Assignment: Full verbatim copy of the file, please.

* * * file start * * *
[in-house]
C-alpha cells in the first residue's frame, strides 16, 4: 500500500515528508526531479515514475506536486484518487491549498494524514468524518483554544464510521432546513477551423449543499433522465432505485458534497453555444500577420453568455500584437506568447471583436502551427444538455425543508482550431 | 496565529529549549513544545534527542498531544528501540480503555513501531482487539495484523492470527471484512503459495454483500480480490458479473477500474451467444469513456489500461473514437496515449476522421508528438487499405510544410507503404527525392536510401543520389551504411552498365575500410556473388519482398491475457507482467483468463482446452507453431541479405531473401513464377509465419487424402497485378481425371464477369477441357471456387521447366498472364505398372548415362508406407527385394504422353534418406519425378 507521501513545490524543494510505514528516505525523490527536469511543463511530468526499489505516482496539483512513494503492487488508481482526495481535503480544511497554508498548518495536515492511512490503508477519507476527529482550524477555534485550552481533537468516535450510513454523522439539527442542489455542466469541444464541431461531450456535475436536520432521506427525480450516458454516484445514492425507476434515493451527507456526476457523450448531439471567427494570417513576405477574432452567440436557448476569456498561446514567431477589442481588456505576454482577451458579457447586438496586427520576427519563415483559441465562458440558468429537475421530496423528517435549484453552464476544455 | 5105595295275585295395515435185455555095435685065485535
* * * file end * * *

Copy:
[in-house]
C-alpha cells in the first residue's frame, strides 16, 4: 500500500515528508526531479515514475506536486484518487491549498494524514468524518483554544464510521432546513477551423449543499433522465432505485458534497453555444500577420453568455500584437506568447471583436502551427444538455425543508482550431 | 496565529529549549513544545534527542498531544528501540480503555513501531482487539495484523492470527471484512503459495454483500480480490458479473477500474451467444469513456489500461473514437496515449476522421508528438487499405510544410507503404527525392536510401543520389551504411552498365575500410556473388519482398491475457507482467483468463482446452507453431541479405531473401513464377509465419487424402497485378481425371464477369477441357471456387521447366498472364505398372548415362508406407527385394504422353534418406519425378 507521501513545490524543494510505514528516505525523490527536469511543463511530468526499489505516482496539483512513494503492487488508481482526495481535503480544511497554508498548518495536515492511512490503508477519507476527529482550524477555534485550552481533537468516535450510513454523522439539527442542489455542466469541444464541431461531450456535475436536520432521506427525480450516458454516484445514492425507476434515493451527507456526476457523450448531439471567427494570417513576405477574432452567440436557448476569456498561446514567431477589442481588456505576454482577451458579457447586438496586427520576427519563415483559441465562458440558468429537475421530496423528517435549484453552464476544455 | 5105595295275585295395515435185455555095435685065485535